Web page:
The press conference

The press conference is your first opportunity to announce the event to the media and public. The press conference is also an excellent time to answer any questions about the event. A press conference is usually the method of choice for announcing large, important events with broad news appeal, such as festivals or conferences. It is usually held a month in advance of the event. Members of the print and broadcast media are notified in writing through a news release a week in advance of the press conference about the time, date, location, and purpose of the press conference. A list of local media outlets is provided in this appendix. Reminder calls are made to each media outlet the day before the press conference.

At the press conference, members of the press are provided with packets of information about the event, including a news release, a flier or poster describing the event, a brief history of the organization hosting the event, and a list of the names and phone numbers of people to contact for more information about the event. The chair person of the event then announces the event, and other volunteers or officials may speak as well. Time should always be scheduled at the end of the press conference for a question and answer session. The entire press conference should run between 30 to 45 minutes.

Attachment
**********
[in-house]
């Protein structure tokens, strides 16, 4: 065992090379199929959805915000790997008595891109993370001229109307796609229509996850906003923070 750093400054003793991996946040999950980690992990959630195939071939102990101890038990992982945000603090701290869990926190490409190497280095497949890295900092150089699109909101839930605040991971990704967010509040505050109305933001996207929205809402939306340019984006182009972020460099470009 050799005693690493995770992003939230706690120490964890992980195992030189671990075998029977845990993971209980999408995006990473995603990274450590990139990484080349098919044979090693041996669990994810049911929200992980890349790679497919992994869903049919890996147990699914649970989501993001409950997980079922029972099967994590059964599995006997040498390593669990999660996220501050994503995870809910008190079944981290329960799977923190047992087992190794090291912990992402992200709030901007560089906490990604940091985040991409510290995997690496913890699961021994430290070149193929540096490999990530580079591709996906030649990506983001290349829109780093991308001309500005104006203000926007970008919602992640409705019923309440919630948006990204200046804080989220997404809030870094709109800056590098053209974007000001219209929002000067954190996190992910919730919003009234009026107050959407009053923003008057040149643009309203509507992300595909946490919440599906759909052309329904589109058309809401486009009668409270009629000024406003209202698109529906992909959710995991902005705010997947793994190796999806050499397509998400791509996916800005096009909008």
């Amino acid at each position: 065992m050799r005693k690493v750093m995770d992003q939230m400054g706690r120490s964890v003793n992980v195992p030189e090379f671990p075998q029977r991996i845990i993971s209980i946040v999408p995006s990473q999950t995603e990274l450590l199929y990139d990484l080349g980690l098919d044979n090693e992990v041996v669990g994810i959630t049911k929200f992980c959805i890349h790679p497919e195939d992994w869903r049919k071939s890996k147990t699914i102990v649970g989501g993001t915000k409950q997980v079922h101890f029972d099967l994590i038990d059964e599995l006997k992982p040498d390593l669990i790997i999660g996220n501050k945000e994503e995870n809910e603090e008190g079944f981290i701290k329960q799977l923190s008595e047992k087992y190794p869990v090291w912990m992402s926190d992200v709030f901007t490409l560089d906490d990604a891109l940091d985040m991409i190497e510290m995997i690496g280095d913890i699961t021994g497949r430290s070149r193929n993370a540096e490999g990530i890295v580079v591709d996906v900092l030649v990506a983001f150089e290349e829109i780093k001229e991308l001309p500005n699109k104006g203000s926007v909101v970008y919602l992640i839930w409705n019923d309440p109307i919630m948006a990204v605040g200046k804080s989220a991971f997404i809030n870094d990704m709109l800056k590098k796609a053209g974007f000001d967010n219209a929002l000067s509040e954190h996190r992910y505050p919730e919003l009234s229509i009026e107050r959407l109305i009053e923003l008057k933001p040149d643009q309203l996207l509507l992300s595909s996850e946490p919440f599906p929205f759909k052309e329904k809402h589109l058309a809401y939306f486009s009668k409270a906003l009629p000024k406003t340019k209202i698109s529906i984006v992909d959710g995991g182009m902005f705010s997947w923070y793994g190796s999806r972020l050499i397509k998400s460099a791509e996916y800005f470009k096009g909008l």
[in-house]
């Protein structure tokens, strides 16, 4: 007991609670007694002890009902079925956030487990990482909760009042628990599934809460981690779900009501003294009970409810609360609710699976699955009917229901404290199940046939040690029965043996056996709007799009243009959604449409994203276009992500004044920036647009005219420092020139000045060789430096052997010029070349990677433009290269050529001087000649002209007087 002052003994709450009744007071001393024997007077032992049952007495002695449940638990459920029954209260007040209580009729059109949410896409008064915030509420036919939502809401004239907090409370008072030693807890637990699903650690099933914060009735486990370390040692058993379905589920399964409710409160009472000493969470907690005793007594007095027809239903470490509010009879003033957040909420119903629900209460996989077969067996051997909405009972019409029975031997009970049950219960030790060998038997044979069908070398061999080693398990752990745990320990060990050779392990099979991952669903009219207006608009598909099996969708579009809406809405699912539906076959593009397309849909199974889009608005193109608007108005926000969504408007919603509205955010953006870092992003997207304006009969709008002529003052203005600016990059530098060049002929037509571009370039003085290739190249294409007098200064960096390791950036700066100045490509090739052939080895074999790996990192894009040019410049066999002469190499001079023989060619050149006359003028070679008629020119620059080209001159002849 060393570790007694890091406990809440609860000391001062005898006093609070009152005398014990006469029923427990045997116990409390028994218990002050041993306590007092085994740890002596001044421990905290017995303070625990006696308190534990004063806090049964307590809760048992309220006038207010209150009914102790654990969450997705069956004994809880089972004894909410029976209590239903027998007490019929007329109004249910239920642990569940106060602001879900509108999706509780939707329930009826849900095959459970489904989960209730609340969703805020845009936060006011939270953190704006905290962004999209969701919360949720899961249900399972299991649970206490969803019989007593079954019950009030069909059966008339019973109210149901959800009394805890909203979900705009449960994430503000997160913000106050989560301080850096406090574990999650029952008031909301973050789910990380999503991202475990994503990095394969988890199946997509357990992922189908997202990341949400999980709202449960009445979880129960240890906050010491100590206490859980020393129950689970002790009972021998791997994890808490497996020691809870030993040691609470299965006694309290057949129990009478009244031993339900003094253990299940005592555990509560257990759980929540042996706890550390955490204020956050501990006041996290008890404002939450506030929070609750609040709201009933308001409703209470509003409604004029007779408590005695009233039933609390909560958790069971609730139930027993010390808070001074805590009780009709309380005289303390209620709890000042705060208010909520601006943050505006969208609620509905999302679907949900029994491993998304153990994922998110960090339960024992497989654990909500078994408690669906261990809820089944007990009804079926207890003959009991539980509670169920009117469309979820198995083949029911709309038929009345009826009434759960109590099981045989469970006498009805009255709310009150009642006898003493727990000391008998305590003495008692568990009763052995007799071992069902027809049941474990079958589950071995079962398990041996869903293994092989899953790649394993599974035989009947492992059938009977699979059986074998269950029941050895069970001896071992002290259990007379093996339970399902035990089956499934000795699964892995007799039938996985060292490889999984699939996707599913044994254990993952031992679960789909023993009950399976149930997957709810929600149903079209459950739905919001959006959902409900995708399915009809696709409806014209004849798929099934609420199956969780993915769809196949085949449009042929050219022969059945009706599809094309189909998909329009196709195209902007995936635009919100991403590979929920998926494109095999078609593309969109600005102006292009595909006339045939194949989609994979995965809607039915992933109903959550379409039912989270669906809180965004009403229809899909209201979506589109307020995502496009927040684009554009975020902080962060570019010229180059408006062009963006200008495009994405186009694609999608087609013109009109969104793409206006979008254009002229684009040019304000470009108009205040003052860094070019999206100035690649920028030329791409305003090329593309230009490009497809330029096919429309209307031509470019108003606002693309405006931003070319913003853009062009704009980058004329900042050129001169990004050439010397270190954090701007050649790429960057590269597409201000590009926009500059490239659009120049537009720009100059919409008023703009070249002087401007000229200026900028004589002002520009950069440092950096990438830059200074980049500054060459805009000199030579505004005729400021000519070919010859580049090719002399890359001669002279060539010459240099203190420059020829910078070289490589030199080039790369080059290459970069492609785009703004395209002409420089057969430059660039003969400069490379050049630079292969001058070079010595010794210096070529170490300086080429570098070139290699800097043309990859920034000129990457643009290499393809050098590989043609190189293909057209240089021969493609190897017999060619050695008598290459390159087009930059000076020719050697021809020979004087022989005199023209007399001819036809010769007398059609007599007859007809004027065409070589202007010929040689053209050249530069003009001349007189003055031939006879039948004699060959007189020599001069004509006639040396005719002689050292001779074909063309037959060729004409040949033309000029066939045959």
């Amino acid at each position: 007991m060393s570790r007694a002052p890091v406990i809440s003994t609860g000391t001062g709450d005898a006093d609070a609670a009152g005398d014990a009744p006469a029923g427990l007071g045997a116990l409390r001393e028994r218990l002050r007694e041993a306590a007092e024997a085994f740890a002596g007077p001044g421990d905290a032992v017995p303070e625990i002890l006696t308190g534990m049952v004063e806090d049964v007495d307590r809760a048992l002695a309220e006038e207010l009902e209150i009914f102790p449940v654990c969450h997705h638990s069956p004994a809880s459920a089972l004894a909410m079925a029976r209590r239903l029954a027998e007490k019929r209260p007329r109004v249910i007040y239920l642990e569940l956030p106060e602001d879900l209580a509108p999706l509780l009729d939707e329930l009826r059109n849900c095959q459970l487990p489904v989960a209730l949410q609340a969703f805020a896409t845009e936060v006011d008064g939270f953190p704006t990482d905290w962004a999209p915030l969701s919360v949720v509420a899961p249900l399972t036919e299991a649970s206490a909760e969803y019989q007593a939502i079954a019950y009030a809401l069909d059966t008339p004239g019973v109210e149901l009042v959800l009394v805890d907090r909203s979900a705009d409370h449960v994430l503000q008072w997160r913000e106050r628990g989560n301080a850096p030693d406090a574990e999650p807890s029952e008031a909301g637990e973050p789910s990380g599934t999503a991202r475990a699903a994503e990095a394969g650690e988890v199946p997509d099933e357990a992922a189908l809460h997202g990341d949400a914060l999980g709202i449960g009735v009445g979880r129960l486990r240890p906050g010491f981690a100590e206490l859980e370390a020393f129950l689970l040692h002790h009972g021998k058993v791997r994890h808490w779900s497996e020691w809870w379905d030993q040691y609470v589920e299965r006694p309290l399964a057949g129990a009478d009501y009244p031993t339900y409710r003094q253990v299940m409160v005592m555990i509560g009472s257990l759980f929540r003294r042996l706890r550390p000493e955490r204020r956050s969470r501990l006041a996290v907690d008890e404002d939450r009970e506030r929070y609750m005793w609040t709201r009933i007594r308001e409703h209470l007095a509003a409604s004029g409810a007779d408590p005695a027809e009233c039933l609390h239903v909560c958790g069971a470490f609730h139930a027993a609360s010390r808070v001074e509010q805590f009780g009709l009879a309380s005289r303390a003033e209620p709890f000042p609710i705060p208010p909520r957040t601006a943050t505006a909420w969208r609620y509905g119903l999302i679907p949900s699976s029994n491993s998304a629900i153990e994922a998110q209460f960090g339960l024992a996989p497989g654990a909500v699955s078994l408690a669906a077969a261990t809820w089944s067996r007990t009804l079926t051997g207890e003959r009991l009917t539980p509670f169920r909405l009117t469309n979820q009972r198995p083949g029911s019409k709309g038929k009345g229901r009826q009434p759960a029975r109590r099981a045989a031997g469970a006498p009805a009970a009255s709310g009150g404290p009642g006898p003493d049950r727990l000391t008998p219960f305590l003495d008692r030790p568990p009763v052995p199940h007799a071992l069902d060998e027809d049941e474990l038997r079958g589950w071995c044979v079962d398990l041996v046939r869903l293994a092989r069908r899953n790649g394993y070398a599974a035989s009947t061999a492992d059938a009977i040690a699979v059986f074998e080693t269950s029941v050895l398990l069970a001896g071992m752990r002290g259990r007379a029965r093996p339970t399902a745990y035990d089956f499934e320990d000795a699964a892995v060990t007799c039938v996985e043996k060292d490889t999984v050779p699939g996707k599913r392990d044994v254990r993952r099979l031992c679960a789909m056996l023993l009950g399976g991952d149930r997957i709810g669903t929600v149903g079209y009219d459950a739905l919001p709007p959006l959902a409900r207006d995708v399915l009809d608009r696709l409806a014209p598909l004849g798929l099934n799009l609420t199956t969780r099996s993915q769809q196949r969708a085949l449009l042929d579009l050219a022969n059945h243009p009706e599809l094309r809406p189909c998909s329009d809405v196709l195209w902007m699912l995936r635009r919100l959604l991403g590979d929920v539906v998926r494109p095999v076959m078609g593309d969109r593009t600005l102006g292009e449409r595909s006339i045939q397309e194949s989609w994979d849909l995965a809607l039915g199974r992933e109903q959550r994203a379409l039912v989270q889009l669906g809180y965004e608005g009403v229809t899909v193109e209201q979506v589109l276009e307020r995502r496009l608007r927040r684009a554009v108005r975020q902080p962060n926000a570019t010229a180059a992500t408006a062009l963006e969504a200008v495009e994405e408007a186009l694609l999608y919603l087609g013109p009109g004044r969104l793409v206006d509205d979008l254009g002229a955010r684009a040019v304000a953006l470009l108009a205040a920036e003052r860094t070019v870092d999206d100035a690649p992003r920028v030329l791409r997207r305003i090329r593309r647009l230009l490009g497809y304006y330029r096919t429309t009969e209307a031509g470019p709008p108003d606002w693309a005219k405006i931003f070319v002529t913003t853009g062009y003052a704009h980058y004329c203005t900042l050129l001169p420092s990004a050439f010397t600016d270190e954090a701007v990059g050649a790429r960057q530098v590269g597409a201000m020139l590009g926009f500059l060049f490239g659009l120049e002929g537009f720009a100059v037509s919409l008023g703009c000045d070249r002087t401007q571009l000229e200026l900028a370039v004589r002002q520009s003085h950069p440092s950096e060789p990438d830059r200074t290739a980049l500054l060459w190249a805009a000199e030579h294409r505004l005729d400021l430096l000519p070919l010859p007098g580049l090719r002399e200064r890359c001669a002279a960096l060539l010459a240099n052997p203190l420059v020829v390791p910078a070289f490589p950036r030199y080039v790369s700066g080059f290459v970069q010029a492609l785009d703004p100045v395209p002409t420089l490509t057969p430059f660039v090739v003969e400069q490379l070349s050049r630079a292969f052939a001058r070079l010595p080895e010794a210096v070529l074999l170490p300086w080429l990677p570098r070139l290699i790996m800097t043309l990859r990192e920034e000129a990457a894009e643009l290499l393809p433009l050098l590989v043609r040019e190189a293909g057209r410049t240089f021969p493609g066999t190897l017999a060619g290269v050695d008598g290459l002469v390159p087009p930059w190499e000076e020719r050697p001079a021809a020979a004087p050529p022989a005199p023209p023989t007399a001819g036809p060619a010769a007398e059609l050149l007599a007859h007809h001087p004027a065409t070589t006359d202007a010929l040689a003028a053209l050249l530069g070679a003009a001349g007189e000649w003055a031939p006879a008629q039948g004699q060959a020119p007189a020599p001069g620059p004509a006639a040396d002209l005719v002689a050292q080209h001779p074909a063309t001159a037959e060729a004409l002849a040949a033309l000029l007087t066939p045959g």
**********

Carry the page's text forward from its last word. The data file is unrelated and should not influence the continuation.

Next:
The news release

The easiest and most effective way to announce small events with more narrow news appeal is to issue a news release to all local media outlets. The news release is essentially a summary of the who, what, when, why, and how of an event. It is written in newspaper style and provides at least two people to contact for more information. A sample news release is provided in this appendix.

2. Get the word out.

Announcing the event to the media is only the first step in publicizing an event. Even more important than media coverage is word-of-mouth publicity or personal contact. Several ways to get the word out include:

Door Knocking

Enlist block group captains in Olivette Park and volunteers from other neighborhood associations to go door-to-door and personally invite residents to the event. Volunteers should leave a flier at each residence and if possible, write down the name and phone number of each person who expresses interest in attending the event. This will allow for follow-up phone calls the week before the event. A team of ten people divided into teams of two can cover most neighborhoods in about six hours.

Pulpit Announcements